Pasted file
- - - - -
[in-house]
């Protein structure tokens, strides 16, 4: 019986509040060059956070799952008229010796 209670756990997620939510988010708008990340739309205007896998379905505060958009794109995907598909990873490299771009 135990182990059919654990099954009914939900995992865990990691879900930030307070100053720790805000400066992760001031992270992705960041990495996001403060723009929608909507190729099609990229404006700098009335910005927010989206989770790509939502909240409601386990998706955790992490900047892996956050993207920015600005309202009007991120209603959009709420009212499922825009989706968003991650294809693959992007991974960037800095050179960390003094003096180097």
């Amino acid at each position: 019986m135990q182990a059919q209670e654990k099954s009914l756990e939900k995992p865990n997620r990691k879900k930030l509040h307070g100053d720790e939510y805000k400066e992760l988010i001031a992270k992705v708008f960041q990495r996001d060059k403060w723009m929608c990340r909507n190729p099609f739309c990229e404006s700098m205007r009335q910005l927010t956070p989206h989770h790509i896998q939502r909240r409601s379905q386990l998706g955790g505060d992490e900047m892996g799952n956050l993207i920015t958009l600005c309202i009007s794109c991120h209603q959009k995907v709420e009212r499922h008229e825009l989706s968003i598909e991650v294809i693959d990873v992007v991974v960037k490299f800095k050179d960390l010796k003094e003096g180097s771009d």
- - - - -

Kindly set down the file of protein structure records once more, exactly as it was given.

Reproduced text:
[in-house]
């Protein structure tokens, strides 16, 4: 019986509040060059956070799952008229010796 209670756990997620939510988010708008990340739309205007896998379905505060958009794109995907598909990873490299771009 135990182990059919654990099954009914939900995992865990990691879900930030307070100053720790805000400066992760001031992270992705960041990495996001403060723009929608909507190729099609990229404006700098009335910005927010989206989770790509939502909240409601386990998706955790992490900047892996956050993207920015600005309202009007991120209603959009709420009212499922825009989706968003991650294809693959992007991974960037800095050179960390003094003096180097």
């Amino acid at each position: 019986m135990q182990a059919q209670e654990k099954s009914l756990e939900k995992p865990n997620r990691k879900k930030l509040h307070g100053d720790e939510y805000k400066e992760l988010i001031a992270k992705v708008f960041q990495r996001d060059k403060w723009m929608c990340r909507n190729p099609f739309c990229e404006s700098m205007r009335q910005l927010t956070p989206h989770h790509i896998q939502r909240r409601s379905q386990l998706g955790g505060d992490e900047m892996g799952n956050l993207i920015t958009l600005c309202i009007s794109c991120h209603q959009k995907v709420e009212r499922h008229e825009l989706s968003i598909e991650v294809i693959d990873v992007v991974v960037k490299f800095k050179d960390l010796k003094e003096g180097s771009d």